Editor’s Column: Campaigning and dating have a lot in common

We dwell in a representative democracy (as opposed to a direct democracy), in which we elect individuals to represent us according to geographical area or population distribution.

So here’s a question: are your representatives really representing you? Are they representing your goals, your beliefs, your ideals, your moral code, your hopes for the future?

It’s easy to say, “I voted for so-and-so.” It’s more complicated to examine so-and-so’s actions and behaviors after he or she has been sworn into office, but that’s really when we should start paying close attention… not during the dating stage called “campaigning.”

Remember dating? I did things while dating my husband that I have never willingly done since, like camping and four-wheeling. To be fair, he went to poetry readings and toured historic buildings with me while we were dating. People do things while dating for the sole purpose of pleasing their dates. Dating is notoriously deceptive. The same can be said for campaigning for political office.

That said, when our elected officials do something that seems completely contrary to the things they’ve said on the campaign trail, or since getting in office, it makes you wonder who they’re representing.

Have you ever “sent a representative” to cover for you at a party or social event? Did they get drunk and make a fool out of themselves in your name? Steal the family silver and blame someone else? If so, would you send them again? Probably not.

That’s the trouble with a representative democracy. We have to trust our representatives to represent us—the voters—accurately.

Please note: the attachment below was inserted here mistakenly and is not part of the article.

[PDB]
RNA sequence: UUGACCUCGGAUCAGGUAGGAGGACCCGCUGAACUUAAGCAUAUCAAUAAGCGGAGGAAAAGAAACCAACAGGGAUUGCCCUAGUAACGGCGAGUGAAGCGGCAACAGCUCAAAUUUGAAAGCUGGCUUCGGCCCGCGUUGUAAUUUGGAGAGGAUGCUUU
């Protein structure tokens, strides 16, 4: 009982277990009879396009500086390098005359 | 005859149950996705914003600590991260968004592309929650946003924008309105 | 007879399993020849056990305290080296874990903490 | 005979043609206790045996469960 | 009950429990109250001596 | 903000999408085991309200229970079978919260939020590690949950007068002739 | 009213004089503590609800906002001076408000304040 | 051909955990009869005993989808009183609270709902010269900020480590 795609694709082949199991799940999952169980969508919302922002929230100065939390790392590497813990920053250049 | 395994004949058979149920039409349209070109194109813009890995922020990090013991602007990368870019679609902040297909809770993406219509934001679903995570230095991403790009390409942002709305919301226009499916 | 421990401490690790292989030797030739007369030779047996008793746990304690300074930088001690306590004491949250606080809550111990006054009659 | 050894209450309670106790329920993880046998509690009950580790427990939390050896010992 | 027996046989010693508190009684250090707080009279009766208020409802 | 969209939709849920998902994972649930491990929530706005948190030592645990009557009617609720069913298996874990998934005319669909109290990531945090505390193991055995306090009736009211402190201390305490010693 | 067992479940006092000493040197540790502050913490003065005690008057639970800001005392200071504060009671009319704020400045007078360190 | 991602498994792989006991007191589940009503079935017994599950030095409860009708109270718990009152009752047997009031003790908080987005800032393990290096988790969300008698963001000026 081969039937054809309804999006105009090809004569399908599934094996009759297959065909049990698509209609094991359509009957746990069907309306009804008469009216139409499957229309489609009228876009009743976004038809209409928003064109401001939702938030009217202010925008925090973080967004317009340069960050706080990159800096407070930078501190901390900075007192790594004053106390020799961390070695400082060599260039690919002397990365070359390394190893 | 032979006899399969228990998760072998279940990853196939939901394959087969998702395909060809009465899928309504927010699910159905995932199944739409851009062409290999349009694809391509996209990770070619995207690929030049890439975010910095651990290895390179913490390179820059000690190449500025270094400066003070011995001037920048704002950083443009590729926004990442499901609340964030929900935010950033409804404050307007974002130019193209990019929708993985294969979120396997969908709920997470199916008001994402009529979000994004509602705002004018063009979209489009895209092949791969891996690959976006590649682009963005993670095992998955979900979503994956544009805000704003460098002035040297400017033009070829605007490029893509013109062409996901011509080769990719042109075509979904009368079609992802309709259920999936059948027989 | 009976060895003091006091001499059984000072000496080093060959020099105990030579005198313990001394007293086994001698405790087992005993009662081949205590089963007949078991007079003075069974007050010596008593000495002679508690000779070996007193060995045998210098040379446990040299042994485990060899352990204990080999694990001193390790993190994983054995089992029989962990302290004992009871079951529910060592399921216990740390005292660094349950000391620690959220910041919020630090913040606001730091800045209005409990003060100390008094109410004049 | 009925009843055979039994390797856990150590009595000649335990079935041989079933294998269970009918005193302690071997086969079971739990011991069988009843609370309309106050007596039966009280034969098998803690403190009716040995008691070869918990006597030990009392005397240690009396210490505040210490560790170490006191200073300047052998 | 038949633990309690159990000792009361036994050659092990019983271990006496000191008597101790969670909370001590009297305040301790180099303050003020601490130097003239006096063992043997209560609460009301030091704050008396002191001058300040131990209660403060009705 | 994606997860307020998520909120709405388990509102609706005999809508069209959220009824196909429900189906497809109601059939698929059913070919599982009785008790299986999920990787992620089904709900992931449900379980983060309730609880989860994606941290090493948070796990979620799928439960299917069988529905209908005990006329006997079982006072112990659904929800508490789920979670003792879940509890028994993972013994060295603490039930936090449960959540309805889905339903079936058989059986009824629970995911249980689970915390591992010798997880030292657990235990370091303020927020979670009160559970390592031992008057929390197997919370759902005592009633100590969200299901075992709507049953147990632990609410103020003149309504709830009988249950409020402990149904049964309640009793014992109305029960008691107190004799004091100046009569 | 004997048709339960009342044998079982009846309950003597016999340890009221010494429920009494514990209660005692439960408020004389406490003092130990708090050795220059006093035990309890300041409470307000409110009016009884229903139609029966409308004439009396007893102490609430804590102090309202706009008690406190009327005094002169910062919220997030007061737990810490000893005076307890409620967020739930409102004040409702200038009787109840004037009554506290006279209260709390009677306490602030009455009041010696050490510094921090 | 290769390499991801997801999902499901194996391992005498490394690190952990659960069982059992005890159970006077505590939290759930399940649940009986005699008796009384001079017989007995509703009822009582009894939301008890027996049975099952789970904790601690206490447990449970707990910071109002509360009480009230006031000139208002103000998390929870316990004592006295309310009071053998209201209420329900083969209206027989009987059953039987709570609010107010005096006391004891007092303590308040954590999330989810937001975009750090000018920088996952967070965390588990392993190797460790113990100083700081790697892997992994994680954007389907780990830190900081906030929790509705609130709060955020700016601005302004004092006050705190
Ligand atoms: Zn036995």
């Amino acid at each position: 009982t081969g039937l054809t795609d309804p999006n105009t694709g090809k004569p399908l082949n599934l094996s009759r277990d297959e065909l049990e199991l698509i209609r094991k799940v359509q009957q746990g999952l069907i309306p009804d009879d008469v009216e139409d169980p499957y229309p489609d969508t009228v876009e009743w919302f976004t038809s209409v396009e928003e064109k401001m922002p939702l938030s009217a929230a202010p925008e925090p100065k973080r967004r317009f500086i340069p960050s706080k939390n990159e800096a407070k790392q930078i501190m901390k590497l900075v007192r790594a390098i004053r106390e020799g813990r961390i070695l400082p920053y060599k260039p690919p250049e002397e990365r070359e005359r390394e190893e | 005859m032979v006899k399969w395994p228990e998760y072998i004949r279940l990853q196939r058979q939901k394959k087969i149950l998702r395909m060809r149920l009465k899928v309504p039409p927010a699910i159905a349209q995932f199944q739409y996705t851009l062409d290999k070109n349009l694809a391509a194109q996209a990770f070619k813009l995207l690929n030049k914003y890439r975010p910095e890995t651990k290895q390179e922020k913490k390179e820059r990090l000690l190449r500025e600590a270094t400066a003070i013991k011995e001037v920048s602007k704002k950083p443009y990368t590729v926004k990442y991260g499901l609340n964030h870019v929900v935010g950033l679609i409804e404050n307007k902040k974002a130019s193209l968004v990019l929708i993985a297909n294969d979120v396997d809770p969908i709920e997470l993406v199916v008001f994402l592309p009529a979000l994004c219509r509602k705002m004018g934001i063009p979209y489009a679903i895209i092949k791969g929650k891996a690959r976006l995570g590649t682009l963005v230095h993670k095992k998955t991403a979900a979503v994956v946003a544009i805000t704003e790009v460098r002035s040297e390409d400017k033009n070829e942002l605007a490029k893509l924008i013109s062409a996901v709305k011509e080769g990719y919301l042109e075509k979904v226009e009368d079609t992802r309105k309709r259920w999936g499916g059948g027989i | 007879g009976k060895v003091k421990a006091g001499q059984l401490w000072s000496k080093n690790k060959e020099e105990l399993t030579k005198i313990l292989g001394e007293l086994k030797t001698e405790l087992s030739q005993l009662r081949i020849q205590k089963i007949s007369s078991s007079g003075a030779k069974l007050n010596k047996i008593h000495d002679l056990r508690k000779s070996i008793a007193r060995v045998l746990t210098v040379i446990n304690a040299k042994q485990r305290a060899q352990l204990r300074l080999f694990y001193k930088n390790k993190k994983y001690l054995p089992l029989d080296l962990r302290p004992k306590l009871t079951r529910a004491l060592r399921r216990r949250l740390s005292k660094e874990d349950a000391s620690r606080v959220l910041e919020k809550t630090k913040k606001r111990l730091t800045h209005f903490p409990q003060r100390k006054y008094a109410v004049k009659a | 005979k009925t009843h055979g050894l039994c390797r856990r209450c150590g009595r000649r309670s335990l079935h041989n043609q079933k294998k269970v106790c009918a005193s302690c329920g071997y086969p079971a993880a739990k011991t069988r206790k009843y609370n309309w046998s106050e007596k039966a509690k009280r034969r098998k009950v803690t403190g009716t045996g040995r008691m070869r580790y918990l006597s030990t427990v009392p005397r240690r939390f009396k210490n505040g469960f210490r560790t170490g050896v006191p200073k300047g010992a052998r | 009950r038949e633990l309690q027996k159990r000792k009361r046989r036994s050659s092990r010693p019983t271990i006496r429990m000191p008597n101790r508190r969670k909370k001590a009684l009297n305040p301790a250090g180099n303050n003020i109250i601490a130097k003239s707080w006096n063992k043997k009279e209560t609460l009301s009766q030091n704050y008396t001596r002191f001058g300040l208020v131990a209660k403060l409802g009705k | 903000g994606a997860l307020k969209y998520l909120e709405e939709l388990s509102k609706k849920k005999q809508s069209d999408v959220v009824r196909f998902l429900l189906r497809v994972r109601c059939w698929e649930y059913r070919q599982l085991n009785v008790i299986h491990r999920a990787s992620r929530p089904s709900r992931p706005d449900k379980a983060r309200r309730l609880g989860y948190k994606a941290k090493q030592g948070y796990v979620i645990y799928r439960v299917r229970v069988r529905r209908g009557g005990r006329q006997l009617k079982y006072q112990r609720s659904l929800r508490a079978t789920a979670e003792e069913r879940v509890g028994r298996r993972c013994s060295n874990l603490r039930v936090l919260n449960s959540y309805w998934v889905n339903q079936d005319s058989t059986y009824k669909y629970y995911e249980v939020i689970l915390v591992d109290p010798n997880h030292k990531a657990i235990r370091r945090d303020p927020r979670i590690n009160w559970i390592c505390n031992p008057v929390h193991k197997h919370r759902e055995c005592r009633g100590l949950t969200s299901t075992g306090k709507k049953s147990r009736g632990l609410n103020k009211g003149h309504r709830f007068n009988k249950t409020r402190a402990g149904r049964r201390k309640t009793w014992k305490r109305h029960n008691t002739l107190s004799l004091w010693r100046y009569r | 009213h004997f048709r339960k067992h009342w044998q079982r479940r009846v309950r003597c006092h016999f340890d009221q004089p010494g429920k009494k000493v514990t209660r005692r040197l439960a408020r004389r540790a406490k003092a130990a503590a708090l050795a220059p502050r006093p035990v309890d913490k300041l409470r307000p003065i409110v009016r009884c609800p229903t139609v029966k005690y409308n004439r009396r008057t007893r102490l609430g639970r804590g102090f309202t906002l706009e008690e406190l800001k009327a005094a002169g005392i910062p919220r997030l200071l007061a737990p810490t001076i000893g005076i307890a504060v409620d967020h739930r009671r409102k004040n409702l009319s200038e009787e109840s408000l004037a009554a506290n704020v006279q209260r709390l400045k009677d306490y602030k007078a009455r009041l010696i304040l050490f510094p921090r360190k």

What recourse do we have when we feel like we’re not being fairly represented? When it seems our representatives are concerned with the interest of a few, not the many?

Fortunately, we still have the right to question our representatives. We have the right to express our opinions via letters to the editor, social media, and other means. And we have the right—should we feel so inclined—to petition our government for change. If you don’t like what’s going on, or if you do, tell your representatives.

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In this week’s paper you’ll find the usual run of regular news and sports and so forth, as well as  our annual hunting guide, and two new additions: a Septemberfest supplement and a Meeker Classic supplement.

It’s our hope that you’ll be able to pull out those special sections and refer back to them this week for schedules of events and activities as our communities celebrate two of their biggest events during the coming week.

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